Neal Koblitz
Born (1948-12-24) December 24, 1948 (age 75)
NationalityAmerican
Alma materPrinceton University
Harvard University
Known forElliptic and hyperelliptic curve cryptography
Scientific career
FieldsMathematics
InstitutionsUniversity of Washington
University of Waterloo
Doctoral advisorNick Katz
Doctoral studentsDaqing Wan

Neal I. Koblitz (born December 24, 1948)[1] is a Professor of Mathematics at the University of Washington. He is also an adjunct professor with the Centre for Applied Cryptographic Research at the University of Waterloo. He is the creator of hyperelliptic curve cryptography and the independent co-creator of elliptic curve cryptography.

Biography

Koblitz received his B.A. in mathematics from Harvard University in 1969.[1] While at Harvard, he was a Putnam Fellow in 1968.[2] He received his Ph.D. from Princeton University in 1974 under the direction of Nick Katz. From 1975 to 1979 he was an instructor at Harvard University.[3] In 1979 he began working at the University of Washington.

Koblitz's 1981 article "Mathematics as Propaganda"[4] criticized the misuse of mathematics in the social sciences and helped motivate Serge Lang's successful challenge to the nomination of political scientist Samuel P. Huntington to the National Academy of Sciences.[5] In The Mathematical Intelligencer, Koblitz,[6][7][8] Steven Weintraub,[9] and Saunders Mac Lane later criticized the arguments of Herbert A. Simon, who had attempted to defend Huntington's work.[10]

He co-invented elliptic-curve cryptography in 1985[11] with Victor S. Miller, and for this was awarded the Levchin Prize[12] in 2021.

With his wife Ann Hibner Koblitz, he in 1985 founded the Kovalevskaia Prize to honor women scientists in developing countries. It was financed from the royalties of Ann Hibner Koblitz's 1983 biography of Sofia Kovalevskaia.[13] Although the awardees have ranged over many fields of science, one of the 2011 winners was a Vietnamese mathematician, Lê Thị Thanh Nhàn.[14] Koblitz is an atheist.[15]

Koblitz's 2007 article "The uneasy relationship between mathematics and cryptography" discusses the increased contact between mathematics and cryptography in the 1990s. He argues that there is an unjustified "aura" placed onto mathematical proofs in cryptographic competitions and received much ire for the view.[16] Koblitz, in co-operation with Alfred Menezes, went on to write a series of Another Look papers that describe errors or weaknesses in existing security proofs, the first being Another look at HMAC (2013). The two now maintain a website dedicated to this type of papers.[17]

In 2011, Koblitz published "Elliptic curve cryptography: The serpentine course of a paradigm shift" with Ann Hibner Koblitz and Alfred Menezes. Using the history of ECC and shifting attitudes in the cryptographic community, the article argues that the field of cryptography is not as scientific and meritocratic as cryptographers want to show to the outside world; the field is controlled by social factors, especially path dependence.[18]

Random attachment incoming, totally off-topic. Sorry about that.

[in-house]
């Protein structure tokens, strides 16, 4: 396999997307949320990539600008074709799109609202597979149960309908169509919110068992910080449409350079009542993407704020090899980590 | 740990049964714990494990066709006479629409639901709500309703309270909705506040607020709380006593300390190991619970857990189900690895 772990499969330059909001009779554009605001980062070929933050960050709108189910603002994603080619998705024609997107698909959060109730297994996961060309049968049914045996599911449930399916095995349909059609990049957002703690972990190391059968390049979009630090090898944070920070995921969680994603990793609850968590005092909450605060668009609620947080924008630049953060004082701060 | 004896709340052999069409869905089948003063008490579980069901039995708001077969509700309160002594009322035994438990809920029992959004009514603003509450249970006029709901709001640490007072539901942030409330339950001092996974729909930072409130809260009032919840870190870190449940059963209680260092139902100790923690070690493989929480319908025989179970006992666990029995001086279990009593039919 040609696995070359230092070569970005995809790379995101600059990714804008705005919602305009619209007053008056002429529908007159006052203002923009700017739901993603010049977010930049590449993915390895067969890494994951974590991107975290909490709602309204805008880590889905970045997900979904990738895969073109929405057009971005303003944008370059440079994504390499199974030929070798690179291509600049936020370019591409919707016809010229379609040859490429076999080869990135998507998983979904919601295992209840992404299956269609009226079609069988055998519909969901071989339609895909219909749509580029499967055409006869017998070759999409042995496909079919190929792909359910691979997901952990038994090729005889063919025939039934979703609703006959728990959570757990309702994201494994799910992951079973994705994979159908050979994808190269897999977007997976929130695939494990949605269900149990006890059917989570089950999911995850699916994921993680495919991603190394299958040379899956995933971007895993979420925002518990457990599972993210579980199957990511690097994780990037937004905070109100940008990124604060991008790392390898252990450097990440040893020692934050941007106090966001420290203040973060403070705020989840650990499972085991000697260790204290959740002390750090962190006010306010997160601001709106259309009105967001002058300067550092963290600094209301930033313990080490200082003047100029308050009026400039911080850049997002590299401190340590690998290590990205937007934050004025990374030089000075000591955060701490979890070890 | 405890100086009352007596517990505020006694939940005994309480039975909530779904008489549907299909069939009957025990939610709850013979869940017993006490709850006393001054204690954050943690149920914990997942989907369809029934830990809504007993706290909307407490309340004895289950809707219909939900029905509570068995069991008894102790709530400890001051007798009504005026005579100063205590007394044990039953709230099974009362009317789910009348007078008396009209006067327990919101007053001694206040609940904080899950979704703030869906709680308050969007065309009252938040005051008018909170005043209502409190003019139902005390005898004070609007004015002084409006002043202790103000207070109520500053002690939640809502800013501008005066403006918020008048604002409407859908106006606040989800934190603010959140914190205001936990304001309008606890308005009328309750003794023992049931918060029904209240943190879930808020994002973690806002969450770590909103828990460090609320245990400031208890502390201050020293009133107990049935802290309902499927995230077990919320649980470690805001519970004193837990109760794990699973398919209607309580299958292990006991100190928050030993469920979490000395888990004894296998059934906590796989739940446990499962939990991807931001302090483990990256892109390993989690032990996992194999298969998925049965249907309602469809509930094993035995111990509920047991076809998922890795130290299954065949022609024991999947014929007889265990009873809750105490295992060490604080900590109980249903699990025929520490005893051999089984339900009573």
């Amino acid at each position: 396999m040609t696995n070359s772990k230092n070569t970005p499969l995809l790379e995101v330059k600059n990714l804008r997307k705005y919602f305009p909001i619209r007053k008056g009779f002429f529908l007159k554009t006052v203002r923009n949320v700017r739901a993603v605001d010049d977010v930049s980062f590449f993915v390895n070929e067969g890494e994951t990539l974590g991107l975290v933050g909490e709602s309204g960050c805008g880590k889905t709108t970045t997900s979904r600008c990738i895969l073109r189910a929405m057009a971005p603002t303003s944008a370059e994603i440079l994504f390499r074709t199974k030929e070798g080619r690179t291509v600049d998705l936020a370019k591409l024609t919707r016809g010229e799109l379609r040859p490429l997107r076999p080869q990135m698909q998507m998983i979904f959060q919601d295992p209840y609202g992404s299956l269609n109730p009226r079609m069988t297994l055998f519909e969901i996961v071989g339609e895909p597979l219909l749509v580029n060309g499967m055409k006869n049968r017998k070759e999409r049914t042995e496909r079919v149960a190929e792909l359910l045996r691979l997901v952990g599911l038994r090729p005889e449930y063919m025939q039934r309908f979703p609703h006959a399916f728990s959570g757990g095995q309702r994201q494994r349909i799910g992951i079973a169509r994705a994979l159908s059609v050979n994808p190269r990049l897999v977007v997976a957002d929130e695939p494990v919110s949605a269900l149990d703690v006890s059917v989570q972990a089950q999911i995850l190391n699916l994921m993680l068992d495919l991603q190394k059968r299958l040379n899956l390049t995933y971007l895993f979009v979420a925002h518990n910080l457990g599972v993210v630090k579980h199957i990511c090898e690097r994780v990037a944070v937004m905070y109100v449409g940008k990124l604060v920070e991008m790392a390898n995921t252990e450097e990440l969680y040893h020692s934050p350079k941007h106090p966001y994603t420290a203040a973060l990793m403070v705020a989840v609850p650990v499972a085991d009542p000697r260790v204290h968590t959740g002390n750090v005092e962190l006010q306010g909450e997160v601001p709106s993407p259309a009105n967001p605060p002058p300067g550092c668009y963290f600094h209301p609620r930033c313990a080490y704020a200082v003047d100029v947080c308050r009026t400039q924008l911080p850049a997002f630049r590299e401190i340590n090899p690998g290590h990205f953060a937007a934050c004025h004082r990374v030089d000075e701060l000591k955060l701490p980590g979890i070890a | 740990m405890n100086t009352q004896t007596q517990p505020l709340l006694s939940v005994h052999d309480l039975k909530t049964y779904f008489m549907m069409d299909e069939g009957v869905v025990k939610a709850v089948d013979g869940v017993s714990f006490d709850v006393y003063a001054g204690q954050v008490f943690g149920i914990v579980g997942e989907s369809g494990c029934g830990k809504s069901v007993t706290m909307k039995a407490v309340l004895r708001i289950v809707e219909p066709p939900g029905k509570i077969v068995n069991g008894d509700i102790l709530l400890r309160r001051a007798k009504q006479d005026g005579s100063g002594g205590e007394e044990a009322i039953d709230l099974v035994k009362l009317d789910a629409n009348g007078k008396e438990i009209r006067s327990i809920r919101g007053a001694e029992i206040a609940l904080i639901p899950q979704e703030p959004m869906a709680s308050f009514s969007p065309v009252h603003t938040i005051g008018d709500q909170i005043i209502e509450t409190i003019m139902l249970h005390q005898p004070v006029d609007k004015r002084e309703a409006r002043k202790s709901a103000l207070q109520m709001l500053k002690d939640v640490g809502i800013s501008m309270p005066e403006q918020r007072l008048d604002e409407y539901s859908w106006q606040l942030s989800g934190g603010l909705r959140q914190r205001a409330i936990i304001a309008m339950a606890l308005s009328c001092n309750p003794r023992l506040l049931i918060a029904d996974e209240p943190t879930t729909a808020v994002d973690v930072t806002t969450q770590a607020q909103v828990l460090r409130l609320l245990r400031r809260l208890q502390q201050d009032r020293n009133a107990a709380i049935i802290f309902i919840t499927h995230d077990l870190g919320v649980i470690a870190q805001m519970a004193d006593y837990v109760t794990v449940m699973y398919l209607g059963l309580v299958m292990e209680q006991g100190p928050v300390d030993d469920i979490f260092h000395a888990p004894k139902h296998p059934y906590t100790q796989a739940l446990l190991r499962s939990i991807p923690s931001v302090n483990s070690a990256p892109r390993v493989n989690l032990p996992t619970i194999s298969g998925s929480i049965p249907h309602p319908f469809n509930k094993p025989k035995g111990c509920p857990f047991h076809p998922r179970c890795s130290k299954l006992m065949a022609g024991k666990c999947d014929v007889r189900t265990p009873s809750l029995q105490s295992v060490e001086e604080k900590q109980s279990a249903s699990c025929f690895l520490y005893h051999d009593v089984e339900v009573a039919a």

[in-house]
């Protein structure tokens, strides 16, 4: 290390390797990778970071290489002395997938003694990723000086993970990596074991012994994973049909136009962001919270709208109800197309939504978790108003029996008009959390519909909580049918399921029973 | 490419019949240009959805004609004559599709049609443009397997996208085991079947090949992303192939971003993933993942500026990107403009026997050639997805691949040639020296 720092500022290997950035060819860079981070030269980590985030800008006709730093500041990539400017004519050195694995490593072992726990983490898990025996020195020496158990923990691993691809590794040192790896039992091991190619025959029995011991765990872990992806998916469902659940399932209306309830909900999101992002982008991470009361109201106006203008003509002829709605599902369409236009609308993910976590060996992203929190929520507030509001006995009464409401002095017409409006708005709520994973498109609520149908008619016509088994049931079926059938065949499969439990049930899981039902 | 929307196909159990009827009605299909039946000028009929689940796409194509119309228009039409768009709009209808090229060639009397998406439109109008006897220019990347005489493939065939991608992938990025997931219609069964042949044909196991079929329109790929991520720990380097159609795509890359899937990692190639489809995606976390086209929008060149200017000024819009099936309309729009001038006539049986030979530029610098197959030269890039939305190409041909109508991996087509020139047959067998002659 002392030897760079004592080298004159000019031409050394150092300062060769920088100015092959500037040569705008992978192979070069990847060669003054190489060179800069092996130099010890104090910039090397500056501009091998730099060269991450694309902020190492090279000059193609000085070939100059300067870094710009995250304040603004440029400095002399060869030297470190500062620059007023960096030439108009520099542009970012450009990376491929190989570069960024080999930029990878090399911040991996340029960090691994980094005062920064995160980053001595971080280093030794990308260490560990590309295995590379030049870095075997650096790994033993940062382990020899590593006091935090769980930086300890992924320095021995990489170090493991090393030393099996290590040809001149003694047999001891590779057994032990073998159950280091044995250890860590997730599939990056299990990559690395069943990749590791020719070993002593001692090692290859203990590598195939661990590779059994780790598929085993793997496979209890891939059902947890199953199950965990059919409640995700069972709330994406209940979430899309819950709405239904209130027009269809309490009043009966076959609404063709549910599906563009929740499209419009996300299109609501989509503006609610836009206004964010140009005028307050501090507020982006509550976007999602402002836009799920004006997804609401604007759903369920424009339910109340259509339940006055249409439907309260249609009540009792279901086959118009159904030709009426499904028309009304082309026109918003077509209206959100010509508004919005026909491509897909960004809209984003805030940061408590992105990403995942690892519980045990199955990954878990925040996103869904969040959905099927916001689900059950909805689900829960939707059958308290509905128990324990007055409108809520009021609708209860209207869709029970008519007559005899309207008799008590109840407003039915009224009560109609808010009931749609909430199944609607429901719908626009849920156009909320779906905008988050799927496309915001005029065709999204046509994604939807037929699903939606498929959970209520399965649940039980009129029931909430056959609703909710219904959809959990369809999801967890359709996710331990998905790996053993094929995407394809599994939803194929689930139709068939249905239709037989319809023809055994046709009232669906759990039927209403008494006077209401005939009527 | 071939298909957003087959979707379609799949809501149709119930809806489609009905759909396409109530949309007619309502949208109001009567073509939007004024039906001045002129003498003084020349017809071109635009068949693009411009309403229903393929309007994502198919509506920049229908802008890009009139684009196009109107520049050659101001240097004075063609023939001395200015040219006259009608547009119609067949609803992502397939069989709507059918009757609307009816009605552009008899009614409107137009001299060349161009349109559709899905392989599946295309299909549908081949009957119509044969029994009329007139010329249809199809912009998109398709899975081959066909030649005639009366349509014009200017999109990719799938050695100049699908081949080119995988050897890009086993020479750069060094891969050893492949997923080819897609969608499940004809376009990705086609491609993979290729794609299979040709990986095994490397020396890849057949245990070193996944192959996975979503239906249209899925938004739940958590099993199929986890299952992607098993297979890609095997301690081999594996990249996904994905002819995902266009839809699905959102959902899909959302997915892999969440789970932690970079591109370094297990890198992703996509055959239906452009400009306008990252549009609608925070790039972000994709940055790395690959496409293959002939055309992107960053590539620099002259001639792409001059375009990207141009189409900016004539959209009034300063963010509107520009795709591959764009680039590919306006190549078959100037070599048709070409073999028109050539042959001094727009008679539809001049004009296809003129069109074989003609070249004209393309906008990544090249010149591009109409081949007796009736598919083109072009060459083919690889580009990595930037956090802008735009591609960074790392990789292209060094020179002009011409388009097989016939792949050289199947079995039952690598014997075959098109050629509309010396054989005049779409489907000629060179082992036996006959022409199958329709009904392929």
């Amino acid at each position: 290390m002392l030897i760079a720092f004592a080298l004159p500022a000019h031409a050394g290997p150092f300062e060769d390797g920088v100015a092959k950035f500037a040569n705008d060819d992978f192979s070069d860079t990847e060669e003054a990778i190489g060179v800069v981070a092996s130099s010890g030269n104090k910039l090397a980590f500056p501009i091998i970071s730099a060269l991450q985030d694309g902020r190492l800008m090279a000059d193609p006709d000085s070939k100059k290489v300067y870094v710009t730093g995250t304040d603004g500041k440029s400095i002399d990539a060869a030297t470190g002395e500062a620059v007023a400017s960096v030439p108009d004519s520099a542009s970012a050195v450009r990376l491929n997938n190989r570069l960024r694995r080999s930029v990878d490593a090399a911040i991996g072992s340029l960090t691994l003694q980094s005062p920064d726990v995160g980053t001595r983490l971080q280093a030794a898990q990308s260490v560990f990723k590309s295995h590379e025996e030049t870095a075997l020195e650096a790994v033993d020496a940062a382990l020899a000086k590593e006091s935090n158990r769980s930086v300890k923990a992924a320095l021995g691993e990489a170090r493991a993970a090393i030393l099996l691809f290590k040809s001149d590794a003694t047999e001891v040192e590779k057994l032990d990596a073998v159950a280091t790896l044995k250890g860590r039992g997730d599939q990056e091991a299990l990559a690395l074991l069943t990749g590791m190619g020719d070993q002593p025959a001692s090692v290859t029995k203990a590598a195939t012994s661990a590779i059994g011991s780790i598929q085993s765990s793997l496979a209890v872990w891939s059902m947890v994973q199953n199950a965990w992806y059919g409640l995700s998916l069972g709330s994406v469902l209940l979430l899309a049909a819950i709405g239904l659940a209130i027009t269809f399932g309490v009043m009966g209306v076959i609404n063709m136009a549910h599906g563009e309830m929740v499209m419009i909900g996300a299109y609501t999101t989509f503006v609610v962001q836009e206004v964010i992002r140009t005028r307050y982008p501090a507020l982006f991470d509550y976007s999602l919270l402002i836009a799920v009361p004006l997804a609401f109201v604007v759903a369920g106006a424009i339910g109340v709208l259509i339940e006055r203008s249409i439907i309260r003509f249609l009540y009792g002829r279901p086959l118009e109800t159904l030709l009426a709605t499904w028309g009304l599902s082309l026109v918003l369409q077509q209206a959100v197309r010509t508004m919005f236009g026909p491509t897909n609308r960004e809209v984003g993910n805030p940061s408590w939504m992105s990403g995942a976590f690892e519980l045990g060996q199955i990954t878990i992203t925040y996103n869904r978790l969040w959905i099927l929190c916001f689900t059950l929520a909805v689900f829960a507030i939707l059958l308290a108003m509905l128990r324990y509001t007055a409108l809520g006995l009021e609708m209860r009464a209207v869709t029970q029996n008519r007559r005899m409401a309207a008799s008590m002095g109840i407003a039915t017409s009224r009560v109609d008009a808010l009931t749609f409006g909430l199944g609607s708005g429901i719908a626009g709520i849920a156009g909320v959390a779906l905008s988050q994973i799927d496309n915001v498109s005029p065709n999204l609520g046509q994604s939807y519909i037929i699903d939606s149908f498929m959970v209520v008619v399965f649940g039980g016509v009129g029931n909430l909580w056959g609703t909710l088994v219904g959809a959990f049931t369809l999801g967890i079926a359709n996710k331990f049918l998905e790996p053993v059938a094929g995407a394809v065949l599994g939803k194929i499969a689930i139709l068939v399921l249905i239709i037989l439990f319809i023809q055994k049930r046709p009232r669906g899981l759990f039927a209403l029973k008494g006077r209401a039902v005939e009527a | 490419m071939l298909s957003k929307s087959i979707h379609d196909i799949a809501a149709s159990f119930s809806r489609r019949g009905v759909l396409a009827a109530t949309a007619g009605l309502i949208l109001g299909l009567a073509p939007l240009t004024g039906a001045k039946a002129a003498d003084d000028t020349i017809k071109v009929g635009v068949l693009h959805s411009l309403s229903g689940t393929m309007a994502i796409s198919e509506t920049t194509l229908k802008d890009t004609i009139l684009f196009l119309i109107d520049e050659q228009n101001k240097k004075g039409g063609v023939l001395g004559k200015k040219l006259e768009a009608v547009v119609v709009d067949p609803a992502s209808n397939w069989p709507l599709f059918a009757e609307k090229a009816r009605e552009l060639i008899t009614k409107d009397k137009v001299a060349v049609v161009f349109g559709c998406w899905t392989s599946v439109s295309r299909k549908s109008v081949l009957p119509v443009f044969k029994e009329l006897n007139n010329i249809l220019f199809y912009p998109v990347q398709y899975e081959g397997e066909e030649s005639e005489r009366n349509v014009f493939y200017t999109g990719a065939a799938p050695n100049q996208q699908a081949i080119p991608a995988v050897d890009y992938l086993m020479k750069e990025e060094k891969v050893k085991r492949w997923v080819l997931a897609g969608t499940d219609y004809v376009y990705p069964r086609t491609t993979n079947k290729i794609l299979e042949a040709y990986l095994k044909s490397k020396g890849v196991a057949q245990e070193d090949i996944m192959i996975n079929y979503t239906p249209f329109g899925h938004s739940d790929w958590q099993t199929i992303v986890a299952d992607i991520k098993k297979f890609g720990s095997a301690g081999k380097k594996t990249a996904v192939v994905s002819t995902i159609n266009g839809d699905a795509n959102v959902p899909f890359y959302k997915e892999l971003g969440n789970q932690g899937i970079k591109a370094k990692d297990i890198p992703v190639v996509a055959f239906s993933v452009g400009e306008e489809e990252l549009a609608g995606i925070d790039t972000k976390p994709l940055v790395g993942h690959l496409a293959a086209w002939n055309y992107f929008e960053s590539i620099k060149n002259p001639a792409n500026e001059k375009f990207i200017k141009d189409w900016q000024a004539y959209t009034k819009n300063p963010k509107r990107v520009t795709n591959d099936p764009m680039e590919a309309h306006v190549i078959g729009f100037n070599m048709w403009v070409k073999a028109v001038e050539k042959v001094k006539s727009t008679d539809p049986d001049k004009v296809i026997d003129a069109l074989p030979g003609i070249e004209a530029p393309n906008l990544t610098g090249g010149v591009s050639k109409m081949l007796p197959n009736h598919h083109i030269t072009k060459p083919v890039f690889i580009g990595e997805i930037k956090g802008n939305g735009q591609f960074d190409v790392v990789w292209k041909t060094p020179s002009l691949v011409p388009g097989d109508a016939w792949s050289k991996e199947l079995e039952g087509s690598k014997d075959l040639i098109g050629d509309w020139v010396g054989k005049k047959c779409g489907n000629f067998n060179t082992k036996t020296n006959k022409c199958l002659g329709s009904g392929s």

See also

Selected publications

References

  1. ^ a b Engquist, Björn; Schmid, Wilfried, eds. (2001), Mathematics Unlimited: 2001 and Beyond, Berlin: Springer, p. 1225, ISBN 978-3-540-66913-5
  2. ^ "Putnam Competition Individual and Team Winners". Mathematical Association of America. Retrieved December 13, 2021.
  3. ^ Koblitz, Neal (2007), Random Curves: Journeys of a Mathematician, Springer-Verlag, p. 123
  4. ^ Koblitz, Neal (1981), "Mathematics as Propaganda", in Steen, Lynn Arthur (ed.), Mathematics Tomorrow, Springer Verlag, pp. 111–120, doi:10.1007/978-1-4613-8127-3_12, ISBN 0-387-90564-2
  5. ^ Krantz, Steven George (2005), Mathematical apocrypha redux, Cambridge University Press, ISBN 0-88385-554-2
  6. ^ Koblitz, Neal (Winter 1988), "A Tale of Three Equations; or The Emperors Have No Clothes", The Mathematical Intelligencer, 10 (1), New York, NY: 4–10, doi:10.1007/BF03023843, S2CID 121312716
  7. ^ Koblitz, Neal (Winter 1988), "Reply to Unclad Emperors", The Mathematical Intelligencer, 10 (1), New York, NY: 14–16, doi:10.1007/BF03023845, S2CID 123030288
  8. ^ Koblitz, Neal (Spring 1988), "Simon Falls off the Wall", The Mathematical Intelligencer, 10 (2), New York, NY: 11–12, doi:10.1007/bf03028350
  9. ^ Weintraub, Steven H. (Summer 1988), "Trivial Pseudomathematics", The Mathematical Intelligencer, 10 (3), New York, NY: 3–4, doi:10.1007/bf03026633, S2CID 189883909
  10. ^ Brown, James Robert (1999), Philosophy of mathematics, Routledge, ISBN 0-415-12275-9
  11. ^ Koblitz, N. (1987). "Elliptic curve cryptosystems". Mathematics of Computation. 48 (177): 203–209. doi:10.2307/2007884. JSTOR 2007884.
  12. ^ Levchin Prize
  13. ^ Hickey, Hannah (2007-11-08), Neal Koblitz: Deciphering the cryptographer, University Week
  14. ^ Nguyen, Ha (March 13, 2012), "Women make their mark in sciences", Việt Nam News.
  15. ^ Koblitz, Neal. Random Curves: Journeys of a Mathematician. Berlin: Springer Verlag, 2008. Print. "For me, an atheist and an aspiring mathematician..."
  16. ^ Koblitz, Neal (2007). "The uneasy relationship between mathematics and cryptography". Notices of the AMS. 54: 972–979.
  17. ^ Neal, Koblitz; Alfred, Menezes. "Another Look at Provable Security". www.math.uwaterloo.ca.
  18. ^ Koblitz, Ann Hibner; Koblitz, Neal; Menezes, Alfred (May 2011). "Elliptic curve cryptography: The serpentine course of a paradigm shift". Journal of Number Theory. 131 (5): 781–814. doi:10.1016/j.jnt.2009.01.006.